|Silverstone SST-ST1000P 1000W PSU on top, unnamed 700W PSU below|
|It's also modular, which is really nice.|
However, after carefully completing the PSU swap (took a little over an hour), I fired up Skyrim and within a minute saw the same reboot problem. After cursing under my breath, I started to plot the next steps. First, I am fine with the new PSU. It replaces a PSU that is questionable at best, eliminating that as a potential problem. I then wrote down some other "gut check" things to try (that wouldn't cost money) and started to go through them:
- Update GPU BIOS - I was surprised to find that there is a more recent BIOS for the GPU, adding a ".01" - seems to be a minor update, but I tried it anyway. No luck, same symptoms.
- Re-install DirectX - I was not able to find a way to do this, since it's a core component of Windows 7. Did DirectX validation and checks. No change.
- Underclock/Overclock the GPU. No change either way, other than slower graphics when the settings are lowered.
- Underclock/Overclock the CPU. No change either way.
- Examine the memory speed. I have four 4GB Corsair memory chips, with a rating of 800MHz, DDR3. But, out of the box, the system booted with 1333MHz memory. I adjusted this to 1600MHz, but while it looked promising, the same problems (reboot) occurred.
- Disable Intel SpeedStep and variable VCORE. This took some research and I learned a lot about how these new features from Intel work. I had to disable three BIOS entries in the GIGABYTE Z68MA-D2H-B3 INTEL Z68 motherboard:
Go to Advanced Frequency Settings->Advanced CPU Core Features and disable the following:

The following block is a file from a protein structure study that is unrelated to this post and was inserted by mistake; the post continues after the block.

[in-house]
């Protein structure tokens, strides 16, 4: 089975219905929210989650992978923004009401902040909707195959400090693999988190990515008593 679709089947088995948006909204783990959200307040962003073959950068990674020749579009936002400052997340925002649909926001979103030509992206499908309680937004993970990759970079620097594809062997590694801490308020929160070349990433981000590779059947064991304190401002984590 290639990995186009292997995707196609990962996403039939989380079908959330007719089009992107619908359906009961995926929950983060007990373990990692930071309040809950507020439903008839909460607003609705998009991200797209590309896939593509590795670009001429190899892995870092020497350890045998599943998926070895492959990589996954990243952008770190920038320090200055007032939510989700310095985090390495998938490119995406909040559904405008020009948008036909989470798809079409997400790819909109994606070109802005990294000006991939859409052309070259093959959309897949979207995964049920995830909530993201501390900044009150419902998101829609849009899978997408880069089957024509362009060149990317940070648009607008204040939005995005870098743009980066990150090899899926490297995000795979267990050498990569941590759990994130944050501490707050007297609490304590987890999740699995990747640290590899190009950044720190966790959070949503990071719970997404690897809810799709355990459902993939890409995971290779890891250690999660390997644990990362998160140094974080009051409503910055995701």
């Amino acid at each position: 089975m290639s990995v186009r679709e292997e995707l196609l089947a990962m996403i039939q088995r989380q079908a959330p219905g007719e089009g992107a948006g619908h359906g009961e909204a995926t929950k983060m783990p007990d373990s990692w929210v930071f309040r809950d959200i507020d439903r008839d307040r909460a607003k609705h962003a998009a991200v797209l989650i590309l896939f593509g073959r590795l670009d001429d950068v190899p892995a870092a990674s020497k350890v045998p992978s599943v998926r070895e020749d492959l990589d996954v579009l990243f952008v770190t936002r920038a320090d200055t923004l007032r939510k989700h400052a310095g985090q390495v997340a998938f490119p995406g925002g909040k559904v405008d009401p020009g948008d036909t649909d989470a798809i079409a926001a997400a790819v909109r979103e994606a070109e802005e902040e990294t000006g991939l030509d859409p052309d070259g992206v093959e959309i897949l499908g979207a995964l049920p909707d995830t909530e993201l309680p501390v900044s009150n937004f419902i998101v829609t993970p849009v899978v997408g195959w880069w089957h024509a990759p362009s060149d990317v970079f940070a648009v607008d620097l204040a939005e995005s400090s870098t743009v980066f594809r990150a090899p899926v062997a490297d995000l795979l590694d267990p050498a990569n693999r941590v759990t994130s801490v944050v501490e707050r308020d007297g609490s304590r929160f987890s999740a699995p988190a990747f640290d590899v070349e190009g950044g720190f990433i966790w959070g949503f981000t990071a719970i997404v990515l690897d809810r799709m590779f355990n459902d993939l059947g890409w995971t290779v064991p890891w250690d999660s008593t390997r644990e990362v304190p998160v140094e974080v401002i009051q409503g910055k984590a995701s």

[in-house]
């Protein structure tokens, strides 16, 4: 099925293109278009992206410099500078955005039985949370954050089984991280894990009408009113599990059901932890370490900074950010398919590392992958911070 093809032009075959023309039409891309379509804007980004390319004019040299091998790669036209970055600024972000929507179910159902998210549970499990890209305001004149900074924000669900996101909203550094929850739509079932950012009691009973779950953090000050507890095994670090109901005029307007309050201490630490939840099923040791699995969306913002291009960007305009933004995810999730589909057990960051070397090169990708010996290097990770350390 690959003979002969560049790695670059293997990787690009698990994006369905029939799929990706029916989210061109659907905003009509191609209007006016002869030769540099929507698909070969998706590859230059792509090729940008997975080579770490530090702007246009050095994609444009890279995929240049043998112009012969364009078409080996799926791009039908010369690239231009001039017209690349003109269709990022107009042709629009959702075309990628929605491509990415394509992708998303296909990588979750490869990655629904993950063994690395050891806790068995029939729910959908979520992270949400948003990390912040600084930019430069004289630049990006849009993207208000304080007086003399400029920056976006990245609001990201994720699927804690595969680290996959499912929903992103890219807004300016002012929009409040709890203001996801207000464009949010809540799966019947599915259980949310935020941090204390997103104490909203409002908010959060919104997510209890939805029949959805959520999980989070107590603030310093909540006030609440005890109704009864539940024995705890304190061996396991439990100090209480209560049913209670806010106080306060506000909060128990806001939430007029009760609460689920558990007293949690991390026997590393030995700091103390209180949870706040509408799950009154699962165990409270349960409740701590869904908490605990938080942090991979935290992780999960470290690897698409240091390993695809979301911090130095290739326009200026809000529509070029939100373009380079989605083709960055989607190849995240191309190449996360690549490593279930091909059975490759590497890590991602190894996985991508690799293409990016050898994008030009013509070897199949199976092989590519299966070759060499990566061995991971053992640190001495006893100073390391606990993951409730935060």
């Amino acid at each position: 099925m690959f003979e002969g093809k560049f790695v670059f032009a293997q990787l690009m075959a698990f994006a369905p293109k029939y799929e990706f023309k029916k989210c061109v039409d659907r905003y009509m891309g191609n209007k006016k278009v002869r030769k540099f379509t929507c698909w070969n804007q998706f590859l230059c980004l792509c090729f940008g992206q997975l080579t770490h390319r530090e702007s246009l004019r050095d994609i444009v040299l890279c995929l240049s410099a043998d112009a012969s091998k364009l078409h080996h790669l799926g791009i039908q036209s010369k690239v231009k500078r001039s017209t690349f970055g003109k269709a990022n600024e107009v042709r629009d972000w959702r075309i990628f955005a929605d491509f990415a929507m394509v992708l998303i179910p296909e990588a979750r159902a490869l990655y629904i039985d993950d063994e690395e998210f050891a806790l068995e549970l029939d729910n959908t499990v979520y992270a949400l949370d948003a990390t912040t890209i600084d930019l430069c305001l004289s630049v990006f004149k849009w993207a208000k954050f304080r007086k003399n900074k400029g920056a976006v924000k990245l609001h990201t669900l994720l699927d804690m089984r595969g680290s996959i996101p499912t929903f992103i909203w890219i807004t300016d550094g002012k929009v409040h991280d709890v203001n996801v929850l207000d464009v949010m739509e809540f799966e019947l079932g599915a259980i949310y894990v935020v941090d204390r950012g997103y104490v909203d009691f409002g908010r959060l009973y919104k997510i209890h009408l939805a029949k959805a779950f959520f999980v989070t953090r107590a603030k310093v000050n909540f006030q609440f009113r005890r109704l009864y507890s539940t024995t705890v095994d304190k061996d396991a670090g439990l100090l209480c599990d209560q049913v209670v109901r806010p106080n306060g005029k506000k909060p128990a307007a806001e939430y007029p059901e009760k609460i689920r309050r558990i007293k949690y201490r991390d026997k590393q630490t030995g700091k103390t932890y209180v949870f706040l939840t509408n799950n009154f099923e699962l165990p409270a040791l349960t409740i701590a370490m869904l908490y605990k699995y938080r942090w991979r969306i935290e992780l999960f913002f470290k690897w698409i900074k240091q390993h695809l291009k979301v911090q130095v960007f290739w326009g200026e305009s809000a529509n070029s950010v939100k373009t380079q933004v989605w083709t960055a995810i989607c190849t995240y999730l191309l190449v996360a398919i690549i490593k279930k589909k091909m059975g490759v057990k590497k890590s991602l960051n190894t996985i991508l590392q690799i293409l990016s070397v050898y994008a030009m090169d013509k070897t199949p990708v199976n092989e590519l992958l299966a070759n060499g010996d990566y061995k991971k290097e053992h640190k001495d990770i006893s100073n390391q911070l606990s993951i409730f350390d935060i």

CPU Enhanced Halt (C1E)
C3/C6 State Support
CPU EIST Function
After obtaining a fixed frequency and VCORE for the i7 2600K, I played Skyrim for over an hour without a reboot! I shut it down since I was at the end of my day. This seemed to have made a difference, although I am at best cautiously optimistic about this being the fix.
After going back and looking at the stats from previous tests, the CPU VCORE and CPU Frequencies were all over the place. This is by design of course, but now I'm thinking that Skyrim programming may be hitting hardware more directly than other games. It may be my tired state, but consider the following (note this may just be crazy thoughts):
- Skyrim is a port from consoles. Console games are written for specific hardware, giving programmers more access to low-end functions than say a DirectX game.
- Skyrim load times are ridiculous. From hitting "Play" it takes about 5 seconds for the main screen to come up then maybe another 5-10 seconds to load a saved game. Compare this to other games and you know they are doing something different with Skyrim. Why would other games take so long to load compared to Skyrim when Skyrim is clearly a larger game? Perhaps they skipped a lot of the frameworks that other games are built on. Even something like the benchmark tool Heaven DX11 takes a while just to load all the textures.
- If the problem is the variable CPU frequency/VCORE, why would I not be able to replicate the Skyrim reboots with other games?
In any case, cautiously optimistic is how I describe this phase of troubleshooting. Next, I'm going to re-enable the BIOS settings and try to limit the CPU Speedstep via Windows 7 Power Settings instead.
Just in case this is a red herring, I'm planning on hitting the Sound Blaster X-FI card next by completely removing it. After that, I'm completely out of ideas.
If you haven't already, be sure to see part 1 and part 2 of the Skyrim troubleshooting saga.